Japan’s devastating recent earthquake and tsunami won’t impact on forthcoming races in the MotoGP world championship.
The magnitude 9.0 earthquake and subsequent deadly tsunami was one of the biggest natural disasters in Japan’s history and forced the immediate postponement of the Japanese Grand Prix at the Twin Ring Motegi, scheduled to take place on April 24.
Infrastructure at the circuit suffered damage and there were reports of that cracks appearing in the track. Roads in between Tokyo and Mito, the closest major city to the circuit and where most race personnel reside for the race, also suffered extensive damage.
The race has been put back to October 2, but most insiders in the paddock say it is highly unlikely that there will be a Japanese Grand Prix at all in 2011. It is the second year in succession that the Twin Ring Motegi event has been postponed.
Last year’s was postponed following the volcanic ash cloud crisis that prevented most of the paddock from flying from Europe to the Far East.
One concern as the result of the chaos and disruption caused in Japan was that the major factories like Honda, Yamaha and Suzuki would run short of spare parts for forthcoming races like the Estoril round in Portugal and French Grand Prix in Le Mans.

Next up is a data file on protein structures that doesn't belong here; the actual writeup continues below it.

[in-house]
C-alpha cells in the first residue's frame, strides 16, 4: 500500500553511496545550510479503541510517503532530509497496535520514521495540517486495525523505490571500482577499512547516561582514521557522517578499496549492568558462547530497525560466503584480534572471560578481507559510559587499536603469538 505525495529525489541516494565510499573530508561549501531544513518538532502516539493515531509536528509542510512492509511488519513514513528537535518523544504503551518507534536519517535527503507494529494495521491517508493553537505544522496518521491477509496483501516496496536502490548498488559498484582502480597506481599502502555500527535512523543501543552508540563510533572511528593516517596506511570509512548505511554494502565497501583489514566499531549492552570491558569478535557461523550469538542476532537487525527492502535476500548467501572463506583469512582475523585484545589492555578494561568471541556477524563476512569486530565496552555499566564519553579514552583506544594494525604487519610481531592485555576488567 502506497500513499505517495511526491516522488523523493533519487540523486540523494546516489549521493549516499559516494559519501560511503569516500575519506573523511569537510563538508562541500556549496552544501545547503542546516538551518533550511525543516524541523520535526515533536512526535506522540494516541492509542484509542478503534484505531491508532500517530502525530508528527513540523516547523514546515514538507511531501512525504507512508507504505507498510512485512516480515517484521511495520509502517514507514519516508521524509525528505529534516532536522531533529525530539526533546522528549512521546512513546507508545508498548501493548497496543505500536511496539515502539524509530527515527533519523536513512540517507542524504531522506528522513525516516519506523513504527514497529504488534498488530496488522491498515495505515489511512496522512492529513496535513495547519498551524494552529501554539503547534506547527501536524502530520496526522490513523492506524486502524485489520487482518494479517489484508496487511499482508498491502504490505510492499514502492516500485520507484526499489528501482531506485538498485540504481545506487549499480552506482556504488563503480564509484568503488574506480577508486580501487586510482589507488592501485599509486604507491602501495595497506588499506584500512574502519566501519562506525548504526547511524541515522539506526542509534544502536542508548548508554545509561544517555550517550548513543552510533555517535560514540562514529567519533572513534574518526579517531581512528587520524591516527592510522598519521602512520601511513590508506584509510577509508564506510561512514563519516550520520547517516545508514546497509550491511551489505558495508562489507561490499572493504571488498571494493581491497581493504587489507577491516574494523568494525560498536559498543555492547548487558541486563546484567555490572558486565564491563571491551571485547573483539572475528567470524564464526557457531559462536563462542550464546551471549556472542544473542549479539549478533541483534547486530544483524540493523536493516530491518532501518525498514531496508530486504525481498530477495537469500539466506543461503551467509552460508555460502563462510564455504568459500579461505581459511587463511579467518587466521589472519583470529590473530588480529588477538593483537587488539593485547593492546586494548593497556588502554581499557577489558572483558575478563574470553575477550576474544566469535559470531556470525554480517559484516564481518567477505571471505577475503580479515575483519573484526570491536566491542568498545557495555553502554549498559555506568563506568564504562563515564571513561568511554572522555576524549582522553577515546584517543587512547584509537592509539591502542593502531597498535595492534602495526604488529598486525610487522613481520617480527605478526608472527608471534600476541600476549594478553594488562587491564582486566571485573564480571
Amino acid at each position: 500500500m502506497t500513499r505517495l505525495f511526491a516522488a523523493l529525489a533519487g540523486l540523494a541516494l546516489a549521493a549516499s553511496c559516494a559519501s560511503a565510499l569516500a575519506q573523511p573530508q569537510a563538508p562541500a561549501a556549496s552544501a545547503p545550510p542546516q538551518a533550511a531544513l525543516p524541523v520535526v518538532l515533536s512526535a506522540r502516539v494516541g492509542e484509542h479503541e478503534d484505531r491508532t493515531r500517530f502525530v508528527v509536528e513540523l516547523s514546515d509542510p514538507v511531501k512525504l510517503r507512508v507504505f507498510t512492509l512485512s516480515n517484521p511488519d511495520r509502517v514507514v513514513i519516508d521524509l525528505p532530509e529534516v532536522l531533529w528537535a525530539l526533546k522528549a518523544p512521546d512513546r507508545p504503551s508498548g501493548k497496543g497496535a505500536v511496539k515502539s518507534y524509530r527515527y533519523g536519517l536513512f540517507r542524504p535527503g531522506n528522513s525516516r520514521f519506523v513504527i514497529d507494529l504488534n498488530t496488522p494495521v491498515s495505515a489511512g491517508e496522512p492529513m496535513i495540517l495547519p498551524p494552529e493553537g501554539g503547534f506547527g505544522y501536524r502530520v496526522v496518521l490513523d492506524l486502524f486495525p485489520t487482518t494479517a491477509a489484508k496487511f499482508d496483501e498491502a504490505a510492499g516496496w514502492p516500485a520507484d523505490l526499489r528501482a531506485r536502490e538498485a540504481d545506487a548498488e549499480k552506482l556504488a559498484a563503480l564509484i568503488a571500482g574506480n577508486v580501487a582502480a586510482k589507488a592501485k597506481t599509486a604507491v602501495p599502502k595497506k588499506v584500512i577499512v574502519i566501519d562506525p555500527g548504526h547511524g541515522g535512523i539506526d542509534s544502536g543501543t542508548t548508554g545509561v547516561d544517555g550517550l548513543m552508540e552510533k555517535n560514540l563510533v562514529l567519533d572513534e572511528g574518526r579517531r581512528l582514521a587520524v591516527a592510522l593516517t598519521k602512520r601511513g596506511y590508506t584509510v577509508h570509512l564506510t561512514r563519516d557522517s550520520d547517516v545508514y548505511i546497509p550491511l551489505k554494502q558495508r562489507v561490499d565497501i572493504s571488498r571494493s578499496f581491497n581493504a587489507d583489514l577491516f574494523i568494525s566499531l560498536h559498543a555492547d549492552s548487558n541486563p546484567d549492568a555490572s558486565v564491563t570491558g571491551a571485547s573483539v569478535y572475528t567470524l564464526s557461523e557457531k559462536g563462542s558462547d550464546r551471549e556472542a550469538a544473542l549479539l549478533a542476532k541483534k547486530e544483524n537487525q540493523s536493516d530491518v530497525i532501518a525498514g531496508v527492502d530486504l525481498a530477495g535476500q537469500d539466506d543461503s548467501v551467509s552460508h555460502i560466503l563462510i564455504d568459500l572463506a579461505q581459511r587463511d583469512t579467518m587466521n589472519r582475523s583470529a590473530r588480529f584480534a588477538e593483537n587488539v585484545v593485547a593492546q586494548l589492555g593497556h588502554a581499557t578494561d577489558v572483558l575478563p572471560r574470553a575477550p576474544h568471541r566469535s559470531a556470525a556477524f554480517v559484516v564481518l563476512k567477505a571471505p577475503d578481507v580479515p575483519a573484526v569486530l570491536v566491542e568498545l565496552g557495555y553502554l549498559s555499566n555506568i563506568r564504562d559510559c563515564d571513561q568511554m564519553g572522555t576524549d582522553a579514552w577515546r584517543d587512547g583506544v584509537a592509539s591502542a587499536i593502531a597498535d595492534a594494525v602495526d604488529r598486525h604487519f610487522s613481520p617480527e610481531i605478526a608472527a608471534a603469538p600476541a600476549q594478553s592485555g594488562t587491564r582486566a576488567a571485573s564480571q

But all said production won’t be severely hampered and in the worst-case scenario, production could be shifted to ensure supplies didn’t run short.
All of Bridgestone’s MotoGP tyres are manufactured in Japan but spokesman Tom Tremayne said: “Production in Japan has been affected but we have enough resources to meet MotoGP demand. We can work around the disruption to maintain supply.”
Suzuki boss Shinichi Sahara said supply of current parts for the factory GSV-R was not an issue, but that future development might be affected and testing for the 2012 1000cc rules would inevitably be hit.
“We have no problems for the next few races at all. But developing new parts might be a slower process now, “said Sahara.
HRC Vice-President said the earthquake had affected some HRC suppliers, including Keihin, which produces fuel management systems and electronics.
Nakamoto said: “If we can’t make a part we will find another supplier. The earthquake affected some suppliers but we can find different suppliers in Japan. We are not facing a difficulty with parts and we can race no problem. The big supplier is Keihin that supplies ECU and injectors. But we have a lot of stock.”